As I was trying to get a picture of her drying off on a nearby branch, look who else showed up: another scarlet tanager!

And a tree swallow perched for a moment in the sun right across the river.

Farther south along the river, a male American redstart posed for his portrait.

Which do you think is his better side? Left, or right?

Finally, the bumblebees are back at work, and here’s one on a white violet blossom. Thanks to everyone participating in No Mow May, Lois! Your lack of effort may be paying off already!

If only we could convince Milwaukee County Parks to join in the fun, but they were already mowing the wildflower meadow at the north end at 8am this morning. 😦

Anyway, I’ve been seeing butterflies lately, and yesterday evening I finally managed to catch one sitting down, if only with my phone, and here it is, a mourning cloak fresh out of hibernation.

Welp, I’m off to Connecticut this afternoon for a few days to see my folks before I depart for Delft, but I’ll bring my camera, and I hear a hike is already in the plans, so here’s hoping I can find something pretty to show you. It has happened before.

Back to the regulars…

This morning was just as wonderful as yesterday, but I didn’t have as much time, and those rascally warblers were too busy filling up on fine Wisconsin bugs for me to get any pictures today. Instead, we’ll have to make do with the old tried-and-true, and first up is one of the two green herons hunting on the pond. Perhaps they were hoping to get a taste of some of that toad-a-palooza that’s been going on.

At the river, our great horned owl was both “out” and “up” but looking pretty sleepy.

At the north end, it appears that we have yet one more batch of goslings, on the east side this time, and here they are huddle around Mom as Dad gives me a stern look.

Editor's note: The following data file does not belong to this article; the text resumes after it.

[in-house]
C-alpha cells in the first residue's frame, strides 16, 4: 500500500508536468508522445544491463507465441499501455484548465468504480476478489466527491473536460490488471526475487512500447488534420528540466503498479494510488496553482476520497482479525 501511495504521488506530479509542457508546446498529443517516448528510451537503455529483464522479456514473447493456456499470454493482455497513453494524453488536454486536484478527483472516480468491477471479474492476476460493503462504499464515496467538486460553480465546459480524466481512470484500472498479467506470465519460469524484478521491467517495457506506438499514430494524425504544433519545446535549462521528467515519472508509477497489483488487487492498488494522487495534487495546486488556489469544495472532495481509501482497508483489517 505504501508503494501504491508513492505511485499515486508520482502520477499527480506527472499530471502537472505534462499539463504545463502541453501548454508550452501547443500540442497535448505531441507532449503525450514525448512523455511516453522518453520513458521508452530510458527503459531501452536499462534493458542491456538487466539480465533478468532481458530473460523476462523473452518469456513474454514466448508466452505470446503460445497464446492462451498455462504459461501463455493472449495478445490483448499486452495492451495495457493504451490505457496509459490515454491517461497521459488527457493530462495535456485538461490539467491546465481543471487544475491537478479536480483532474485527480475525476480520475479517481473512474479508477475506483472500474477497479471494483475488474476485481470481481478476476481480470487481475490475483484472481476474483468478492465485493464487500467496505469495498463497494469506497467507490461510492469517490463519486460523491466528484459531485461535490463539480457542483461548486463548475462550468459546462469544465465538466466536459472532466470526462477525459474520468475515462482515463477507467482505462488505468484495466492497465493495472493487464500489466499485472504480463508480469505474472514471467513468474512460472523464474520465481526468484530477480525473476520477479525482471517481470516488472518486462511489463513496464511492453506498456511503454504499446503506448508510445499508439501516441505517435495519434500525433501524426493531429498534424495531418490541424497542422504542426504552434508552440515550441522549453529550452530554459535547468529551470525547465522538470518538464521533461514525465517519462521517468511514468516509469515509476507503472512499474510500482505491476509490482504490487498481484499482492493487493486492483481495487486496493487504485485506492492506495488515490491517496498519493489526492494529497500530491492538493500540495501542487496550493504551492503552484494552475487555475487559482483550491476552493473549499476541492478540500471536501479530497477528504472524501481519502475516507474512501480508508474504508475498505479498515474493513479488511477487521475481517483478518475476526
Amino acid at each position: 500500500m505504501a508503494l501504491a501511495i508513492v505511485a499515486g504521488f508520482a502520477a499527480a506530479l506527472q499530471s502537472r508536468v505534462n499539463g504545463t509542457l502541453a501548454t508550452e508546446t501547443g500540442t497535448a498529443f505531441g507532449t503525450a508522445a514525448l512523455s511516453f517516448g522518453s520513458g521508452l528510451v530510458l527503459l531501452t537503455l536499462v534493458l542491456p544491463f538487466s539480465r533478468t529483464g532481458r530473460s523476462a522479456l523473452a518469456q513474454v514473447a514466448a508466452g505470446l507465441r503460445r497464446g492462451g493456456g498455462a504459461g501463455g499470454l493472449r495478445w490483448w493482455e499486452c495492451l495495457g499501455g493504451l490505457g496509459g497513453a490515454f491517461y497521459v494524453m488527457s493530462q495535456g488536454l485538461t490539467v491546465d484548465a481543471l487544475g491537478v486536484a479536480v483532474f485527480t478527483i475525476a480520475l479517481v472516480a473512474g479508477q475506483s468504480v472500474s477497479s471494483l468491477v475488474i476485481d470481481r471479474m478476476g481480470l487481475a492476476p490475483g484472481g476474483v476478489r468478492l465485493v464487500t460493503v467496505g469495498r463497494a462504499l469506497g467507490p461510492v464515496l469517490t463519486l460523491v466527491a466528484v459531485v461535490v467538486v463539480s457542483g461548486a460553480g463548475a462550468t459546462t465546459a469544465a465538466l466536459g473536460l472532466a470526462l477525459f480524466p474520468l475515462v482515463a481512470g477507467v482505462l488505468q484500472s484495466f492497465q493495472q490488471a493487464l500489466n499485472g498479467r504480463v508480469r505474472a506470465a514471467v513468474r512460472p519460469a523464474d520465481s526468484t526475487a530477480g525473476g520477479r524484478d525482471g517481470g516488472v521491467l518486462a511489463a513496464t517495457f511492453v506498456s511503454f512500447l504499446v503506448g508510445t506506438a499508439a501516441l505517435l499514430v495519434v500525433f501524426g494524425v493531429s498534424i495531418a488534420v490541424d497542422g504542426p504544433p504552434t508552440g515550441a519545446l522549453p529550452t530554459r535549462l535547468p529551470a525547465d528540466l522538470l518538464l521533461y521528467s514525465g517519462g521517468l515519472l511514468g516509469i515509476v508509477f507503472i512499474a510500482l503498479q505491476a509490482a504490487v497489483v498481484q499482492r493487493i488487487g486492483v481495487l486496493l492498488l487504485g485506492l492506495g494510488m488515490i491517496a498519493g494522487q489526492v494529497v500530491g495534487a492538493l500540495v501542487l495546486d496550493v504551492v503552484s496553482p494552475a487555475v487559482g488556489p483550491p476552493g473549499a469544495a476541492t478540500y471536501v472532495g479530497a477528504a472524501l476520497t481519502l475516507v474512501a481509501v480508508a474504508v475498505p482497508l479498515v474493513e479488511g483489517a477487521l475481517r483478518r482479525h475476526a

Here’s one of the little pipsqueaks checking me out, too.

On my way back south, this white-breasted nuthatch must have had Madonna on its mind because it sure was striking some poses.

As I neared the south end, I spotted a butterfly, probably just a cabbage white, but still it would have been my first butterfly picture of the year, and as I watched in hopes that it would find what it was searching for and settle down, look who I happened to notice across the parkway enjoying a nice fresh salad.

I crossed over to their side, and they mostly ignored me until I knelt down for a nicer picture. Then the younger one, on the right above, became fascinated by me, put its sensors of “full” and slowly approached. I will never tire of that.

Finally, as I was crossing the Oak Leaf Trail out of the park, a gray catbird, who seem to be everywhere now, paid me no never-mind and just kept singing its amazing song. (If you haven’t listened yet, do yourself a favor and give it a try.)

Lastly, here’s an image that I left out yesterday. I think these might be Mica Cap Mushroom (Coprinellus truncorum), but DO NOT TAKE MY WORD FOR IT!

I see the forecast for tomorrow morning is picture perfect, and I should have plenty of time, so let’s hope some of the warblers are still around and in the mood for pictures.